While most of the projects focus on technology, Professor Fiona Murray of the MIT Sloan School of Management is instead trying to understand how incentives—in particular, innovation prizes—affect the rate and direction of technological innovation in the energy arena. To that end, she and her colleagues in the MIT X-Prize Lab and the MIT Leadership Center are undertaking a detailed, data-driven empirical analysis of the decisions, approaches, and processes used by teams responding to an X-Prize competition that offers a $10 million award for advances supporting development of a highly energy-efficient vehicle. Results from Murray’s project should provide guidance to U.S. government agencies that are now considering prizes as a mechanism to focus R&D attention on energy and other issues of national importance.
Funding for the new grants comes chiefly from MITEI’s Founding and Sustaining members supplemented by funding from the Chesonis Family Foundation, Doug and Barbara Spreng, the Singapore-MIT programs, and MITEI.
To date, MITEI’s seed grant program has supported 54 early-stage research proposals, with total funding of more than $6.5 million. In addition, eight groups have been awarded smaller, shorter-term ignition and planning grants.
“We’re very excited that our early seed grant projects—funded in January 2008—are beginning to yield significant research results,” said Robert C. Armstrong, deputy director of MITEI and the Chevron Professor of Chemical Engineering. “In some cases those seed projects are now evolving into major MIT energy research programs.”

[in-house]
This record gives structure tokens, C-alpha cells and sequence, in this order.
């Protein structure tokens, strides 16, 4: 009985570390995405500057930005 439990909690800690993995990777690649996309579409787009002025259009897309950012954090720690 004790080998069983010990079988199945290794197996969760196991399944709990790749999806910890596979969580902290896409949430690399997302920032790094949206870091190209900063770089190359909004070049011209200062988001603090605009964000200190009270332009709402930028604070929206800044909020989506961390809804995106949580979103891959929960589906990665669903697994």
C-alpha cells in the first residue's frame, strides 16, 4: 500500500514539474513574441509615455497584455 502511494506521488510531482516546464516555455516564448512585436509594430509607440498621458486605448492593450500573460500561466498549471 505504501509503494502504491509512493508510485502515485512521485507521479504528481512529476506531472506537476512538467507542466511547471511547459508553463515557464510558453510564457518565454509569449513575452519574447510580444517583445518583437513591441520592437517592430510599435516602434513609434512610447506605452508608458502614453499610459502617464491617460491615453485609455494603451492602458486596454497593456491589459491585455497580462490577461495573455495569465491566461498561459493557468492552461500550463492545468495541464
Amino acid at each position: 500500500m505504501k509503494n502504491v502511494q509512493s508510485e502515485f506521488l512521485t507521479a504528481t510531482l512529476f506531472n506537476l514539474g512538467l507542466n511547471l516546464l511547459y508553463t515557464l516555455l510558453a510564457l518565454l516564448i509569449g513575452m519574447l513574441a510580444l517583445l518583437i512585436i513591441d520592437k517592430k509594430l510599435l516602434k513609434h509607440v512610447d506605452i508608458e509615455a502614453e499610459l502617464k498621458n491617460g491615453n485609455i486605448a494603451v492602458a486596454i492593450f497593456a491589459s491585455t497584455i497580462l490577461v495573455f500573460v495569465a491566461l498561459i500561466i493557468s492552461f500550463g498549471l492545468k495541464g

The autumn 2009 issue of MITEI’s magazine, Energy Futures, includes articles that report results from five early seed grant projects, one from each of MIT’s schools.
Theory of ultrafast Li-ion battery materials
Martin Bazant (Chemical Engineering)
Efficient solid-state lighting based on III-nitride nanowires and catalyst engineering
Karl Berggren (Electrical Engineering and Computer Science), Silvija Gradečak (Materials Science and Engineering)
Designing new materials for sunlight—thermal energy storage
Jeffrey Grossman (Materials Science and Engineering)
Development of nanoparticle-laden molten salts for heat transfer in high-temperature solar and nuclear applications
T. Alan Hatton (Chemical Engineering), Jacopo Buongiorno (Nuclear Science and Engineering)
Genetic identification and expression of efficient cellulose degrading complexes from fungi
Chris Kaiser (Biology)
Innovation policy, innovation prizes, and the energy economy: analyzing the role of prizes as a policy mechanism for energy innovation
Fiona Murray (Sloan School of Management)
Learning from nature: design principles for resilient bioenergy systems
Martin Polz (Civil and Environmental Engineering)
Integrated ribbons for solar cell applications
Marin Soljačić (Physics), Yoel Fink (Materials Science and Engineering)
Understanding and controlling of the flow of thermal energy in nanostructured materials for energy conversion
Edwin Thomas, Martin Maldovan (Materials Science and Engineering)
Processing of nanostructures for electrochemical energy storage
Carl Thompson (Materials Science and Engineering), Yang Shao-Horn (Mechanical Engineering, Materials Science and Engineering)
Nanoscale hetero-interfaces for reversible solid oxide fuel cells in energy storage
Harry Tuller (Materials Science and Engineering), Bilge Yildiz (Nuclear Science and Engineering)
Nanoengineered surfaces for subsea separation of fluid-fluid (oil-water) mixtures
Kripa Varanasi, Gareth McKinley (Mechanical Engineering), Robert Cohen (Chemical Engineering)